Since 2006, Esri UK partner Symology has provided the SRWR to the SRWC as a hosted solution. The solution was integrated with GIS using ArcGIS Engine as the underlying mapping platform. While this version of the SRWR was robust and feature rich, the SRWC eventually required a more modern, platform-independent user interface.

A screenshot of a map showing a six-way intersection.
With Aurora, users can record inspections, note when roadwork projects start and stop, and view maps of underground equipment.

For several years, Symology had been working on creating a new platform for its products and services called Aurora. It is a browser-based solution that’s hosted in the cloud using ArcGIS Enterprise running on Microsoft Azure. Aurora is accessible from any device, and its background mapping is served out from ArcGIS Online.

The new solution matched SRWC’s needs, and in July 2020, the organization agreed to be the first customer to implement the new platform. Aurora’s flexibility immediately proved invaluable for SRWC, as members of the SRWC community adapted their working practices during the COVID-19 pandemic. The solution enabled more than 3,000 users to work remotely from any web browser.

In addition to implementing Aurora’s main, browser-based user interface, the team at Symology provided mobile apps for Android and iOS using ArcGIS Maps SDKs for Native Apps. This enables users to record inspections, document when roadwork projects begin and end, and view maps of underground equipment—all out in the field. More than 60 percent of roadwork inspections in Scotland are now recorded using mobile devices, increasing the accuracy and timeliness of data in the SRWR.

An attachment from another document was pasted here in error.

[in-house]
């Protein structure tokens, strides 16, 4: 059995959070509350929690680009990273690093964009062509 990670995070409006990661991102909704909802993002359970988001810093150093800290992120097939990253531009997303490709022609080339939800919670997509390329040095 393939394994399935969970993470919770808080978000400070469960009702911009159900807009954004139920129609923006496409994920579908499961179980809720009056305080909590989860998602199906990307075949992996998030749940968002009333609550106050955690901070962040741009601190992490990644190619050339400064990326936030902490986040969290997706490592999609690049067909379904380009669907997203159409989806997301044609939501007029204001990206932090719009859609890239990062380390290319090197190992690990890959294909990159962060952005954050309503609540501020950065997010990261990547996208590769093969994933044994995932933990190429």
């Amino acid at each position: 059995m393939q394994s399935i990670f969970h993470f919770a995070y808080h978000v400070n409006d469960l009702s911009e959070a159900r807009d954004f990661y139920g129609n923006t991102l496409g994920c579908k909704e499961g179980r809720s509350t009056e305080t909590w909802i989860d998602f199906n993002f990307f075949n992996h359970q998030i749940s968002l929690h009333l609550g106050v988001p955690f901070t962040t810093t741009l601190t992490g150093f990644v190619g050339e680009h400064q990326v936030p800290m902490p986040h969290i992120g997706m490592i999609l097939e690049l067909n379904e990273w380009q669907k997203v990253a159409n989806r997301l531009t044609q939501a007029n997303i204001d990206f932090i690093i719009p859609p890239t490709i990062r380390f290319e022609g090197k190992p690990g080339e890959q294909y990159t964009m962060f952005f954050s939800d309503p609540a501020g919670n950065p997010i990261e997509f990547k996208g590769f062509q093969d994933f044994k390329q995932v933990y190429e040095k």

Since Aurora went live in Scotland, over 50 additional companies, agencies, and local highway authorities across England and Wales have also implemented the platform.

Improving Operational Efficiency

FirstEnergy is one of the largest investor-owned electric systems in the United States, with 10 regulated distribution companies that serve 6 million customers via more than 269,000 miles of electric power distribution lines. As part of an effort to modernize its grid, FirstEnergy recently deployed ArcGIS Utility Network to over 650 end users across all 10 of its operating companies. This makes it one of the largest Utility Network implementations in the United States in terms of the number of users and the number of assets managed by the system.

FirstEnergy implemented Utility Network as part of a larger effort to update and improve its operational technology. The company had a heavily customized legacy mapping system that had exceeded its useful life span. The system was no longer supported by the vendor and lacked the capabilities needed to address modern utility changes. FirstEnergy wanted a solution that would enable it to perform advanced network analytics and supply detailed asset information to Oracle’s Advanced Distribution Management System (ADMS). After evaluating several options, Utility Network stood out as the solution with the best performance, most advanced capabilities, and strongest prospects for future development.

A map showing the states of Ohio, Pennsylvania, New Jersey, West Virginia, Virginia, and Maryland, with colored sections in each state.
FirstEnergy has 10 regulated energy distribution companies, which serve 6 million customers across several US states.